When I bought my RTL back in the 80s, it came with an HRC manual. It describes a complex method of measuring down the inside of the fork leg to the oil meniscus. In practise, this equates to 250cc. Experimentation with plus or minus 20cc will make a significant difference. I use the recommended 10 grade fork oil. If I was able to attack the hard course (how I wish) or weighed in above 12 stone, a higher viscosity oil would be advantageous. I also use 0.5 inch long PTFE pre load spacers, above the springs, to compensate for the coil springs settling over 30 years of abuse.
  12. Hmmm??? TTspud has invested considerable time, thought & effort into this initiative. I really do want to believe that his intentions are honourable & genuine but the mote responses I read the more concerned I become. By coincidence I have the same model of AJS, in relatively original trim and there are at least four pre 65 clubs, in the North, where I can enjoy it's traditional charms riding Clubman class. I'm never going to win any awards but then neither would I riding the Miller or Grant Ariels. History proves that reactionaries can never halt progress. Witness the Luddites. My approach is simply to enjoy riding what you have, whilst you can, deriving immense pleasure & satisfaction with kindred spirits of like mind. Ultimately the organising authorities, ACU, AMCA etc will determine the regulations & specifications & we all know how difficult they are to influence. In short, get out & enjoy the freedoms you still have. It may well not be available to us, indefinitely!
  13. 16cs ajs

    Red Marley

    Wallo, I strongly recommend that you change that lurid yellow for the more traditional black or yellow if you are to compete in classic/pre 65 trials. That way you'll be more in keeping with ALL the other fiddle bikes entered. As both your bikes have rigid back ends, I guess you would be grafting the Rock shocks on to the front of your machines. Finally, when you are competing, take care not to bite your tongue wedged so firmly in your cheek. Nice one Wallo!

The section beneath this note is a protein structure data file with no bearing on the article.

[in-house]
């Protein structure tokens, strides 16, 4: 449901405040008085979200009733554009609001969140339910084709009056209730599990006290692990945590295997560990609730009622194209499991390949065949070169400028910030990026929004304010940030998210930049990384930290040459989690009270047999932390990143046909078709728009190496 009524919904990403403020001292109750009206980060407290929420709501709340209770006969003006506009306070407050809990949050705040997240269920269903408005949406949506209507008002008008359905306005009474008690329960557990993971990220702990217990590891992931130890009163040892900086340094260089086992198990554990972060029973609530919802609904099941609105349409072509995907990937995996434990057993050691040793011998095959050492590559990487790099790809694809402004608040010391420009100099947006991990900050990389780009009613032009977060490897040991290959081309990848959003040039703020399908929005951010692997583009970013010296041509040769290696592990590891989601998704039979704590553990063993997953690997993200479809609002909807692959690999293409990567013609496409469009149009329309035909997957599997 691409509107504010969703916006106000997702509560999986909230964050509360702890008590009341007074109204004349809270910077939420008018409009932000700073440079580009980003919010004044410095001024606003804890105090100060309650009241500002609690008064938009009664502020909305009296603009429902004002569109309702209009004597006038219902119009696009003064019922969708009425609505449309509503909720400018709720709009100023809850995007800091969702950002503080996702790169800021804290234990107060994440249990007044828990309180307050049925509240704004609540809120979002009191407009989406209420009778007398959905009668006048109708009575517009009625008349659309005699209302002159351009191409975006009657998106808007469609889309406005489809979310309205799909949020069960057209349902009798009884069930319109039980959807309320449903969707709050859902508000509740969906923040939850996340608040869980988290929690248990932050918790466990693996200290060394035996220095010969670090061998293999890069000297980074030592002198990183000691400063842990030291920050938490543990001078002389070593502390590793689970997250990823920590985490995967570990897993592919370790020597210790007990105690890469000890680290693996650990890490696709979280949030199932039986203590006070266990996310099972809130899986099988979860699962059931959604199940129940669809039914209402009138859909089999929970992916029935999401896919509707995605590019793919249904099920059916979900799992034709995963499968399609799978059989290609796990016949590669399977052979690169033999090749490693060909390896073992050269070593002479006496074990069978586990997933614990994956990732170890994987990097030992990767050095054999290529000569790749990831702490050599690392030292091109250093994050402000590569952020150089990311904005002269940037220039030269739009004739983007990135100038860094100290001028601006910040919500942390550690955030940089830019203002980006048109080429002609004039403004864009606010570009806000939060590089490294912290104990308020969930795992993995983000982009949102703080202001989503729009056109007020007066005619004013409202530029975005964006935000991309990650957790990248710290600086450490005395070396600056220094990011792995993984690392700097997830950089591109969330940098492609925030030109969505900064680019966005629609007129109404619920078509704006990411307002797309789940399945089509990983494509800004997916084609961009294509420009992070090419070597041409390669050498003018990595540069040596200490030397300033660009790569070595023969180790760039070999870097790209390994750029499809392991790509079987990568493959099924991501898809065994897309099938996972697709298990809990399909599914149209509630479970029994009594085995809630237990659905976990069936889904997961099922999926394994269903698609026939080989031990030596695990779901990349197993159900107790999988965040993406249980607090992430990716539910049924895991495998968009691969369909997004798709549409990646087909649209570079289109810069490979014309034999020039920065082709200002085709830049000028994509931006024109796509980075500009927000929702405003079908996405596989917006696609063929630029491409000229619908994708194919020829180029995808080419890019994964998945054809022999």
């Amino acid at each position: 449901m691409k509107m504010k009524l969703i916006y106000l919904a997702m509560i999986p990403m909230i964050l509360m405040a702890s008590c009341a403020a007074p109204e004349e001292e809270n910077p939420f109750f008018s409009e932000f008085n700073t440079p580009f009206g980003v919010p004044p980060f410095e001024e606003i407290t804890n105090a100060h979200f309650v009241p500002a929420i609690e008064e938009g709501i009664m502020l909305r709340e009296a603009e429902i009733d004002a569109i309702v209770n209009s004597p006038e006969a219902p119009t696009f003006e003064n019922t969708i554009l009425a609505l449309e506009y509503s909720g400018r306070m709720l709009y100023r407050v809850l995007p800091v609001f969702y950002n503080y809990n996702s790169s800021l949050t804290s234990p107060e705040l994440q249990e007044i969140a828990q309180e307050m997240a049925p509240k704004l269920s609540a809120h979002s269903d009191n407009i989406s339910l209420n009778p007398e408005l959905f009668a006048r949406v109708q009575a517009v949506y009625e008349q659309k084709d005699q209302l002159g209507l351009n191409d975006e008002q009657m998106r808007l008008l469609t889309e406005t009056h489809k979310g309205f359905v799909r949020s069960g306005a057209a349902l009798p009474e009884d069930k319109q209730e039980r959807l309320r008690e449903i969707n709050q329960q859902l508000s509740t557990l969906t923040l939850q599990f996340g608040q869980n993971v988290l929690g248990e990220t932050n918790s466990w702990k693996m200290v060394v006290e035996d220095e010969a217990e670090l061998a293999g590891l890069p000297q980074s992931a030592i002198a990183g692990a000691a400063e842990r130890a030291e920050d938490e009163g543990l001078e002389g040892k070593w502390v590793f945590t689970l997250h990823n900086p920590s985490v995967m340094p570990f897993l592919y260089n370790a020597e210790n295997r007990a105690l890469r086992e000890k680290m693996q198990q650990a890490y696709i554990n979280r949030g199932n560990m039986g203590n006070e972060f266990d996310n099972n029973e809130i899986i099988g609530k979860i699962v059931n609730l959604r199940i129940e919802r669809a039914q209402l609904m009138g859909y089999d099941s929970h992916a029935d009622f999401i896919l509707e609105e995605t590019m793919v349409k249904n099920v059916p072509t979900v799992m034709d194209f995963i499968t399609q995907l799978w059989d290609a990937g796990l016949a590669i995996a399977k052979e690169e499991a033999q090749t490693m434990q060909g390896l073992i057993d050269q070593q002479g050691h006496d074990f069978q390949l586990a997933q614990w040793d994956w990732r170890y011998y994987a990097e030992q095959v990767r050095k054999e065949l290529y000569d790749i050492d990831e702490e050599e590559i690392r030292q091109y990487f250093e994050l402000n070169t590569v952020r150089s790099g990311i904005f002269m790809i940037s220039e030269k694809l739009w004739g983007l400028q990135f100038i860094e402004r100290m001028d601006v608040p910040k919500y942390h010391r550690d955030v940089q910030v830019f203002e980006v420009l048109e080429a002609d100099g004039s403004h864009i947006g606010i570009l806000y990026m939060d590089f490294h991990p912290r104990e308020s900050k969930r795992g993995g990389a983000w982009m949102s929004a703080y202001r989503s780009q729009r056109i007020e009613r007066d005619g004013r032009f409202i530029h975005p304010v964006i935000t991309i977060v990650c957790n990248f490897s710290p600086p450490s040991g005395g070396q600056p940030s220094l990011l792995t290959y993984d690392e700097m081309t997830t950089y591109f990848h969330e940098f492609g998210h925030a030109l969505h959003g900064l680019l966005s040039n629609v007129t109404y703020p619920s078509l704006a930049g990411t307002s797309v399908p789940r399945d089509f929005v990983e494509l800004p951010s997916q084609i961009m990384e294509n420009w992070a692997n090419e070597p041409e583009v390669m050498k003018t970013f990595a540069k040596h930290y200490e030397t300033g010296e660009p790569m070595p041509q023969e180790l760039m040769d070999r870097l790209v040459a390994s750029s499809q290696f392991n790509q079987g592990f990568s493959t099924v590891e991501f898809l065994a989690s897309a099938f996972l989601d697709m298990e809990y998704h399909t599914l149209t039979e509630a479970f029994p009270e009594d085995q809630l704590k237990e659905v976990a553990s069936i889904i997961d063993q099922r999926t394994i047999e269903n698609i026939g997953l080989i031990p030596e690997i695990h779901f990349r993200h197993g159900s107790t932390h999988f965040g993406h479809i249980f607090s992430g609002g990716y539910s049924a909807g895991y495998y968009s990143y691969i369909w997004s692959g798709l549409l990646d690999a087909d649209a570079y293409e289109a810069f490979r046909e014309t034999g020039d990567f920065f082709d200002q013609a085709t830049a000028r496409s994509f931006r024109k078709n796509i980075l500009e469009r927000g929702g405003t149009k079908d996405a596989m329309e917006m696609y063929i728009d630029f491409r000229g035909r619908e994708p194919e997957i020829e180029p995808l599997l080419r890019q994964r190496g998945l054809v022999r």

14. Gautrek, re your chain spit link, try this. Paint the "fish plate" white to make it more visible. Support the handlebars with tie downs from an overhead point. Place the bike on robust blocks beneath the sump guard to lift rear wheel clear of ground. Run bike in 1st, blip throttle to induce oscillations in chain tension while observing split link and carefully observe any potential rubs, particularly adjacent to any frame fixtures, tensioner etc. A thin piece of shim steel inserted behind the fish plate and then peened over both legs will prevent the fish plate legs opening up & becoming dislodged, if it does rub against anything. Good luck campaigning a Panther. You have my genuine admiration as well as the essential large spheroids required.
  15. Hi. I'm pretty sure the pre-unit rider in the beck at Cowling is the gentleman school teacher, Trevor Taylor, who, from memory also campaigned a Crusader and Cub. I'm surprised no other period Yorks Classic member hasn't nailed that distinctive 'tache & riding gear, since October. Cheers.
  16. Deryk, I'm intrigued by the picture of the last trials Ajay to leave the factory. What year would that have been, 64? It looks like the short stroke motor, with the push rod tubes cast in to the alloy barrel. My late 61 original Ajay has the long stroke mill with chromed push rod tubes. The riding gear in the photo looks more mid 70s period? Please keep posting. And yes, I have subscribed to ORRe. Ts.
  17. 16cs ajs

    Honda Rtl Videos

    Shedracer, I would be fascinated to know more about that captivating video, taken at Mr Mitani's place? He must have an excellent security system. Please excuse my ignorance, but who is this lucky chap who owns multiple RTLs, and SO many other desirable exotica? It appears that all the bikes are as catalogue and mint. Exceptionally rare with any used comp bike! Re additional RTL videos, could I gently encourage you to post a video of your pride and joy, as and when, now that you have your own HRC masterpiece? ATB.
  18. Whilst I have no first hand knowledge of the effectiveness of Bulto cable operated rear brakes, there is no good reason that a cable rear brake should not work satisfactorily. Many British sports twins of the 50/60s utilised them, such as BSA A7SS. I have a Cotton 37A with a cable rear brake, that has plenty of feel and passes MOT. Period cable front brakes work with reduced hand pressure. Perhaps, as previously suggested, it's some inherent design issue within the shoe mechanism, rather than the cable.